The story was even noted over the weekend in a column by Jeff Horrigan of the Boston Herald, who indicated there was no proof of Silva’s assertions. It was reported in the Inside Track of the Boston Herald that Nomar sent his ring size to the Red Sox and accepted the World Series share his former teammates voted him. Berliner mentioned this and Silva immediately spun the story as above, further putting himself into Nomar’s head and explaining his actions.
In an unrelated development, Chicago newspapers carried stories shortly after the Dirt Dogs report that indicated Garciaparra appreciated the Red Sox and their intention to reward him with a ring for his part in their championship season.
Since Silva works for Boston.com, makes appearances on television (SportsPulse, NESN, WBZ Sports Final) and on radio, he would appear to be a real news journalist. Stories of this type from him have the trust of much of the public due to his affiliations.
So how did Silva come across this information, which is not a small item?
Silva received an anonymous email tip from a “Jessica” that gave him the above information. Without attempting to verify the source of the email…not even asking for the last name, phone number or address of the sender, the “tip” went up onto BostonDirtDogs.com, credited to “Our AZ correspondent Jessica”.
Silva related the contents of the email on the website. This was all within an hour of originally receiving the email. “Jessica” received a brief and quick reply: “Great report Jessica. Thanks. Going up now.”
Later, Silva received a warning that the information was likely not correct, he brushed it aside, claiming that he knew Jessica well and that she was credible.
BSMW has learned in the last 24 hours that the original email was a hoax, and that the warning came from the same person who sent the original email. It was done on purpose by the person to see what Silva would do with the information. Copies of all emails from the exchange (with internet headers intact) are now in my possession. (note: BSMW had nothing to do with the original emails, we learned about all this after the fact)
The fact that a third party tricked Silva is not really the issue here. The issue is what he did with the information. He put it up onto BostonDirtDogs immediately, without attempting to verify, without asking for Jessica’s phone number, address, or even last name. People who follow that website are well aware of the negative slant towards Garciaparra that has permeated the page since at least last spring. It appears that Silva was eager to have another item to slam Nomar with, and hastily published it, without verification.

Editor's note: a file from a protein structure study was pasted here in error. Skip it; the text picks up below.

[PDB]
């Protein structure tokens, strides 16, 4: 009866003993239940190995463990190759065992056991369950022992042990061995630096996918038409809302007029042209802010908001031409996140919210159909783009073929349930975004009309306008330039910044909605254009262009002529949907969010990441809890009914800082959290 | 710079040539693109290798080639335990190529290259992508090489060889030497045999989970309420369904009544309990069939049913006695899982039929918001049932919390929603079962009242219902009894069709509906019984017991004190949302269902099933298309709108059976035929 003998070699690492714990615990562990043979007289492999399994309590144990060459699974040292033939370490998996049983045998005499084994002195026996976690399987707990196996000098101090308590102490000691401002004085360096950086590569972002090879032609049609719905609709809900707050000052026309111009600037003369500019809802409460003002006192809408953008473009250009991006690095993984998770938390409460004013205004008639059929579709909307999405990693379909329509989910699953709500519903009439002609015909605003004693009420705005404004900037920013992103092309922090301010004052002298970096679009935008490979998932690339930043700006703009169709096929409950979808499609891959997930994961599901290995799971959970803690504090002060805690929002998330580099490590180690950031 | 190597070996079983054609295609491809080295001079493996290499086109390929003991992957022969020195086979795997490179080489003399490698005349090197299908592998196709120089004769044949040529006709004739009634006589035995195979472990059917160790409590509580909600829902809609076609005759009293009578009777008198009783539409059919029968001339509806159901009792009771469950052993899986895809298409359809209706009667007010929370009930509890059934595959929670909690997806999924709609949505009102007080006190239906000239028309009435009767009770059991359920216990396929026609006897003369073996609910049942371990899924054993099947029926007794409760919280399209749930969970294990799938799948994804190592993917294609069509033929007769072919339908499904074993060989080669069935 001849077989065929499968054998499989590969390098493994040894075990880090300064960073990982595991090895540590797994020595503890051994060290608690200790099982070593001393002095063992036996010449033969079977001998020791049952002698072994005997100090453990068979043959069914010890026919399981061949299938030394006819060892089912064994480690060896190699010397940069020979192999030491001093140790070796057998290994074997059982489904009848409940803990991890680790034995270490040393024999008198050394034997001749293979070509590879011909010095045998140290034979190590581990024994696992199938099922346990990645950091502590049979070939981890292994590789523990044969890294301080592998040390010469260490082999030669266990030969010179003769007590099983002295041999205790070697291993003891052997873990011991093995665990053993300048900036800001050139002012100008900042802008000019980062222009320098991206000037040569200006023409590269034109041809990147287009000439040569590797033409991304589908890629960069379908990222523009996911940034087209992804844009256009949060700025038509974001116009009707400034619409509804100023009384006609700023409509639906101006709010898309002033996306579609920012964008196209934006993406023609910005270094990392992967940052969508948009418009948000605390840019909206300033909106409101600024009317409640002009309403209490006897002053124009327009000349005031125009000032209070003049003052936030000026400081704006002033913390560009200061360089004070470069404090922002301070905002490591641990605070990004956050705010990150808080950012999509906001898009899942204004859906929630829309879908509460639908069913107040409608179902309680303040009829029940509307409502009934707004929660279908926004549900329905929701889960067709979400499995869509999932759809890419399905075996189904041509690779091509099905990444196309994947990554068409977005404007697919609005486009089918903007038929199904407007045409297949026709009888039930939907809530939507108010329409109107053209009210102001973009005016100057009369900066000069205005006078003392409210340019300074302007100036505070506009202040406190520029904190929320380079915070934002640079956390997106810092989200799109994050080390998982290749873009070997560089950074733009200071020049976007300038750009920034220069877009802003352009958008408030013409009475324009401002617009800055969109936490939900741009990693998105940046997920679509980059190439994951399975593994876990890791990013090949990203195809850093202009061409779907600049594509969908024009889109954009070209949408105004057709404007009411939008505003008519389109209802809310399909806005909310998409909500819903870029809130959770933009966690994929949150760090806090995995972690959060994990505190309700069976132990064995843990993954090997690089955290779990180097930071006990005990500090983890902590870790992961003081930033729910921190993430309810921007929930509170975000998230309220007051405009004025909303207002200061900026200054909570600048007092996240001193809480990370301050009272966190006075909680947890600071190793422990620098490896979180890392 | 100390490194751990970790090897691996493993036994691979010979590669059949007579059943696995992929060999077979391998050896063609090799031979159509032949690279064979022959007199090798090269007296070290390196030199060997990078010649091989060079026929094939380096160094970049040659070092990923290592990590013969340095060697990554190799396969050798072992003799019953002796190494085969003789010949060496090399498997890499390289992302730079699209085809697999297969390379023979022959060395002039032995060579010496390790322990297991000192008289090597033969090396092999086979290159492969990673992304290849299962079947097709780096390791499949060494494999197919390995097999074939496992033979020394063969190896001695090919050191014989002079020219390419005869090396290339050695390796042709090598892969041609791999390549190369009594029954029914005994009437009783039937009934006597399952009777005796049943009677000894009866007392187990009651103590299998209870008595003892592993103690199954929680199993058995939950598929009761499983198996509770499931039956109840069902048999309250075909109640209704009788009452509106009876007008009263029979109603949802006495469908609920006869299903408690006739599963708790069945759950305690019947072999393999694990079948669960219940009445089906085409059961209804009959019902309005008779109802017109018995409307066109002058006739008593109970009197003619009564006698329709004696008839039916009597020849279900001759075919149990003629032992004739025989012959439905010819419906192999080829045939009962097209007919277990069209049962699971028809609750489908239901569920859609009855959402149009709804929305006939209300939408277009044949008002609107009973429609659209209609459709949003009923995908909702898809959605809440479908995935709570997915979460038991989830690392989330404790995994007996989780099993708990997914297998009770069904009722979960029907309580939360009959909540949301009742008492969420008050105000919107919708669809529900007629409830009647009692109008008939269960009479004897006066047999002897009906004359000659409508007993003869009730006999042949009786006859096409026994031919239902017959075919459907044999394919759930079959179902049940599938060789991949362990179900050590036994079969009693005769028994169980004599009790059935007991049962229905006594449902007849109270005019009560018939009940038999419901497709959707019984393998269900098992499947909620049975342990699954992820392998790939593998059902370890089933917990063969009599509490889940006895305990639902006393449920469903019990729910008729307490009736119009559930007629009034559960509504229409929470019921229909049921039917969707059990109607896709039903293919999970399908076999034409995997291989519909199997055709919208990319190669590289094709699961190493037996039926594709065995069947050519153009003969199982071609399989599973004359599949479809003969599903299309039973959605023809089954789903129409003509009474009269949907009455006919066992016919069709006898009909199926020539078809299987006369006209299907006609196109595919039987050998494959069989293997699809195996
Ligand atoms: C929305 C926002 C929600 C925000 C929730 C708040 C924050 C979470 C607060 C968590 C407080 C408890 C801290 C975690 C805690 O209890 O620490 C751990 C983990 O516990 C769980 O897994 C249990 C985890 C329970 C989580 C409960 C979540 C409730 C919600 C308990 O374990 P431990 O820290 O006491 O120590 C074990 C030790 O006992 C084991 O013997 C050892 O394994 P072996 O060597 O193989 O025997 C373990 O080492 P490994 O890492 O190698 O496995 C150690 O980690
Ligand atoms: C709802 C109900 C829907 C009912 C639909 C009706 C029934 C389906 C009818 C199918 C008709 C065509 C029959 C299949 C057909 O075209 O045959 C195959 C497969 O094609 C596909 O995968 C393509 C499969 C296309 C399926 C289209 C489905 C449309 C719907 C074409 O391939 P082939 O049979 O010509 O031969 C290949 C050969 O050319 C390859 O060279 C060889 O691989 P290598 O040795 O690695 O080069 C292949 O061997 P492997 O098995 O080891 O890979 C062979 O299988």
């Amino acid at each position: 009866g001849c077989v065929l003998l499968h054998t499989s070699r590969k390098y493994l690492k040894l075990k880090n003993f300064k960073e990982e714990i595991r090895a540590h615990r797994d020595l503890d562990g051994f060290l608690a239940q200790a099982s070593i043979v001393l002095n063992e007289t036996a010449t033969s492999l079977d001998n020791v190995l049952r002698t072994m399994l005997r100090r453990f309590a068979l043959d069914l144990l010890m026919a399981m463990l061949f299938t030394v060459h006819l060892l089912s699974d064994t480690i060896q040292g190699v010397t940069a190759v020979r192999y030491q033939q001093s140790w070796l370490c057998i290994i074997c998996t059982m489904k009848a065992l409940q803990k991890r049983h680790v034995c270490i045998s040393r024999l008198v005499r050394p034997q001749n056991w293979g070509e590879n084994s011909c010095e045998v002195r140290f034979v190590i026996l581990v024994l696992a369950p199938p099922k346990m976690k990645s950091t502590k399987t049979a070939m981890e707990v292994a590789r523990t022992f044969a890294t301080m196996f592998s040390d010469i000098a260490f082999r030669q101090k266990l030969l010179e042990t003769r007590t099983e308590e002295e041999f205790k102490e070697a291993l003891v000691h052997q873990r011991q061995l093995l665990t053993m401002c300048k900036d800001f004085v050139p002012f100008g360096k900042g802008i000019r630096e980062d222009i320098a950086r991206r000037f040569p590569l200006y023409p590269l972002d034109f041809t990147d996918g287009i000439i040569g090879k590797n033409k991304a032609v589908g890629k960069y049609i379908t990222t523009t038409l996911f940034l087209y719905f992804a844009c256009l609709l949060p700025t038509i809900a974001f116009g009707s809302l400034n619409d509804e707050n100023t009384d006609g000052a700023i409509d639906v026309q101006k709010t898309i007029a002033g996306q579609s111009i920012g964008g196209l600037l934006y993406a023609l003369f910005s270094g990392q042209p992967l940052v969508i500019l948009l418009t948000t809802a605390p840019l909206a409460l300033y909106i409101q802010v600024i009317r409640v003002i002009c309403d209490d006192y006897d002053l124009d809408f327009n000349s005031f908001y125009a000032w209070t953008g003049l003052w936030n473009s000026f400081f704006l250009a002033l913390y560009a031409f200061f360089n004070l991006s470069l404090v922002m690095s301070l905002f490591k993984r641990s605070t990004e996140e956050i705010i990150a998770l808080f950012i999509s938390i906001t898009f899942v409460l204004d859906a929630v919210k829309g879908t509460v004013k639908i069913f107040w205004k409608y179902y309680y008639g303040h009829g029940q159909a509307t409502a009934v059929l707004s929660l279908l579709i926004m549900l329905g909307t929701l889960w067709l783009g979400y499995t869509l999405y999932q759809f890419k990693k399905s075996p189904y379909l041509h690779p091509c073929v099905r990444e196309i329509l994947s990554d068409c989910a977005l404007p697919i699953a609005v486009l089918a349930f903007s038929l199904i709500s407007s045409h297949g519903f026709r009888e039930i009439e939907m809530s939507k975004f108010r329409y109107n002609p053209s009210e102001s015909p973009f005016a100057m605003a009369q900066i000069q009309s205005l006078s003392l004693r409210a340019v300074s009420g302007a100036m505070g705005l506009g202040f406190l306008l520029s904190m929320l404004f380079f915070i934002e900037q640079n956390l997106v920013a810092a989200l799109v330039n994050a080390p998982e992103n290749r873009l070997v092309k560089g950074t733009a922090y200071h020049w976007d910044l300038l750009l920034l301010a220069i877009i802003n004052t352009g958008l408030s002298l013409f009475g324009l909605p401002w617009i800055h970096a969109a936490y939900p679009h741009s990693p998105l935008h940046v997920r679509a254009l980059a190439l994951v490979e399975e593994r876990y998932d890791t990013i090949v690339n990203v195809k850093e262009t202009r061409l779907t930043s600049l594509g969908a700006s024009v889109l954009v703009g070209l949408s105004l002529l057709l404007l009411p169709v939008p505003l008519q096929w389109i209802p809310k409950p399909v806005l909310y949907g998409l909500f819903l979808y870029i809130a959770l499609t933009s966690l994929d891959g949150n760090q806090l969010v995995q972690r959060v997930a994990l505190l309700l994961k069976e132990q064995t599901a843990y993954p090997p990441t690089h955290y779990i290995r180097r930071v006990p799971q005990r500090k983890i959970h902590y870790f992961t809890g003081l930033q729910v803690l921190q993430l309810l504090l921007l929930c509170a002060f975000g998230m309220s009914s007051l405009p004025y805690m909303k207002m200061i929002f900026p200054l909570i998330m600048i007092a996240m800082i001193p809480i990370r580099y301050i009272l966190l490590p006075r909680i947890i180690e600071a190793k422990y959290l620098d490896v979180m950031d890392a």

In so doing, this created yet another negative wave of sentiment towards Nomar, for something he never said. That’s damaging. Also recently, a picture of Nomar’s shirtless Sports Illustrated cover from 2001 was published under the headline “Nomar Named” in connection to news that Nomar’s name had appeared in Jose Canseco’s book. The implication was clear. Later, the headline was changed to note that Nomar was not named as a steroid user, in much smaller print. The damage was done.
The line seems to be blurred here. Does a news outlet make an implication like that? Does a news organization take an anonymous email and run with it to publication on something as significant as this? Can a reporter link to (and thus give credence to) a message board post (on boston.com, no less) that alleges that Pedro Martinez was abusing alcohol last season and present it to a much larger audience? Silva wants to be treated as a real reporter, a real news breaker, and get the attention that comes with TV and radio appearances, yet at the same time he can hide under the “Friar’s Club Roast” he gave in his press release at the time his site was purchased.
I sent an inquiry to Boston.com editor Teresa M. Hanafin, letting her know I was looking to do an article on the situation with Nomar allegedly refusing the ring and got the following response back:
Oh, Bruce, please — spare me. It’s a blog, for God’s sake. Lighten up. Given some of the content on your website, you’re hardly in a position to be flinging mud.
The response was disappointing on many levels. I make it a point not to “fling mud” as she puts it; in fact, I think anyone would be hard pressed to find an instance where I have done that in this space. I believe she is referring to message board posts from people who frequent the boards at a separate domain. (.net as opposed to .com) However, Boston.com has dozens of message boards, and I’m no more responsible for what is posted on message boards attached to this site than Ms. Hanafin would be for the Boston.com ones.
The second and much bigger point is that she can so casually toss off the fact that Steve Silva–who has a huge following– is posting unsubstantiated rumors and outright fabrications as breaking news.
Though the Boston Globe seems to want to distance themselves from BostonDirtDogs, the fact of the matter is that Steve Silva IS a Boston.com employee, represents Boston.com, and should be held to the same standards as other reporters and columnists. Claiming that he’s “just a blogger” just doesn’t cut it.
Scott A Benson also contributed to this report.